Sharon assisted my performance by helping me plan the final debriefing conference. Through that authentic joint mentoring work, she helped me recognize that I did not know how to launch the conversation and that exposing my uncertainty was okay. Sharon offered concrete language and strategies I could use to create opportunities for more productive conversation with Carole. For example, she helped me consider how I could use the videotape of Carole's lesson as a stimulus for reflection. Mining a video and crafting a conversation around it is a practice that teacher educators must develop (Denyer, 1997). Sharon's advice about how to use the video supported me in beginning to visualize and develop this practice which in turn better positioned me to assist Carole's performance.


The experience of collaboratively studying my practice while also being mentored by a more knowledgeable colleague influenced my subsequent work as a field-based teacher educator in several important ways. First, I became much more sensitized to the challenges interns face as learners of teaching. In order for the internship to be educative, novices must adopt a stance as learner in order to recognize that important ideas about teaching and learning can be gleaned from their own initial attempts to tackle the complex art of instruction (Schon, 1987). Many times, however, interns feel an internal press to demonstrate their competence, particularly when they are exposing their practice to those in a supervisory role. This need to "prove" that they already know how to do the work of teaching can diminish their ability to learn from their experiences.

As a learner of mentoring, I, too, confronted the internal press to "prove" that I already knew how to conduct a post-observation conference. After all, I had worked in the liaison position for four years -- surely I should have known how to carry on a conversation with an intern around a lesson by then! Admitting to my colleagues and myself that I lacked concrete ideas about how to do so with Carole was very difficult. Experiencing first-hand the challenge of "not knowing" helped me better understand and respond to moments when interns seemed defensive when jointly analyzing their practice.

Second, my experience in the graduate seminar helped me more fully appreciate the importance of attending not only to what interns need to learn but also to how they can learn. In hindsight, I realized that while some interns seemed adept at figuring out how to pursue their learning agenda, others required more sustained support in developing particular skills and dispositions. Over time, I better balanced my mentoring efforts to issues of "what" and "how," oftentimes assisting interns' performance by co-planning and co-teaching future lessons with them after determining what they needed to work on.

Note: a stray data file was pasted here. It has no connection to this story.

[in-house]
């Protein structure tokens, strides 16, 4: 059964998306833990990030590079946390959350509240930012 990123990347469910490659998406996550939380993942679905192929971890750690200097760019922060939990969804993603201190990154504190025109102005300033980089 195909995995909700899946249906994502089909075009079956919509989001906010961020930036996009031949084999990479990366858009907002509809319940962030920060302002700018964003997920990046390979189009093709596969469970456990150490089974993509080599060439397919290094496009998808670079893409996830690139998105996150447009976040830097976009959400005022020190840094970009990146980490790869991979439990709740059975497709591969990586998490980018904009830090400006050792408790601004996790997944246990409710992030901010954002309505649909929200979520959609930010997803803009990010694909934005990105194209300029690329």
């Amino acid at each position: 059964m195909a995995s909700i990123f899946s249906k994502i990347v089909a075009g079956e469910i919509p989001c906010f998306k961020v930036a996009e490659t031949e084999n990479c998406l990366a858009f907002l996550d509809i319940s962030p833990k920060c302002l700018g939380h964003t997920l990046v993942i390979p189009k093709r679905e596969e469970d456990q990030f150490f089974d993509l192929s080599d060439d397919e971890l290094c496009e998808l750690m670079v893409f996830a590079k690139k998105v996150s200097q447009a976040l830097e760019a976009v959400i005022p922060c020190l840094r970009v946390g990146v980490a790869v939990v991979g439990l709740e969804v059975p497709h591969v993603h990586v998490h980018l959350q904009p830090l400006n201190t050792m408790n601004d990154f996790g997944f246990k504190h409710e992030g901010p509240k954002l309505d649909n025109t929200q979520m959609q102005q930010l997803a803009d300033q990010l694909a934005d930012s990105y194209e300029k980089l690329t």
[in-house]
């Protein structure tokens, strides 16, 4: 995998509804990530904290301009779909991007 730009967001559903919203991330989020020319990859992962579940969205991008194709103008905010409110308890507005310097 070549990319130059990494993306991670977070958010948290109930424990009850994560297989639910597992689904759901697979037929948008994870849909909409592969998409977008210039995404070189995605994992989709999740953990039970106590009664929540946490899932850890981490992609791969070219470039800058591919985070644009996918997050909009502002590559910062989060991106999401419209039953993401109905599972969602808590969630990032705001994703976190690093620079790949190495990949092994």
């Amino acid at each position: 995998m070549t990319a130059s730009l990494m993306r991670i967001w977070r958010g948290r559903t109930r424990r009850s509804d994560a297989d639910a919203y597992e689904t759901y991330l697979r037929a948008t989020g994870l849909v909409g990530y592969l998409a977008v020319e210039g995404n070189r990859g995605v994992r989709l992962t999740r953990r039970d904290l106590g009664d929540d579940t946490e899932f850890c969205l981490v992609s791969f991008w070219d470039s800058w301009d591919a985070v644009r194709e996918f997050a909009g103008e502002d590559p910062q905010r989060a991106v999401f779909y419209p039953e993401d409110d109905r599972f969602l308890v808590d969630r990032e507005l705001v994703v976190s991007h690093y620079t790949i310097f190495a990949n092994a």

Finally, I became more aware of the power of using artifacts of practice such as videotapes and transcripts to help interns learn in and from their teaching. In my current work with interns, I routinely videotape them so that we can ground our post-observation conference around the particulars of what students and intern said and did in the lesson. In addition, I support interns in experiencing for themselves the joy of self-study as they complete a semester-long action research project that grows out of an authentic problem of practice. Thus my enthusiasm for and commitment to systematic self-study continues to shape my work as a field-based teacher educator.


  1. Denyer, J. (1997). What happens when the conversation falls apart: The potential for collaborative analysis of talk about text. Paper presented at the annual meeting of the American Educational Research Association. Chicago.
  2. Goodlad, J. (1984). A place called school: Prospects for the future. New York: McGraw-Hill.
  3. Lord, B. (1994). Teachers' professional development: Critical colleagueship and the role of professional communities. In N. Cobb (Ed.), The future of education: Perspectives on national standards in education. pp. 175-204. New York: College Entrance Examination Board.
  4. Schön, D. (1987). Educating the reflective practitioner: Toward a new design for teaching and learning in the professions. San Francisco: Jossey-Bass.
  5. Vygotsky, L. (1978). Mind in society: The development of higher psychological processes. Cambridge: Harvard University Press.
  6. Wells, G. (1999). Dialogic inquiry: Toward a sociocultural practice and theory of education. Cambridge: Cambridge University Press.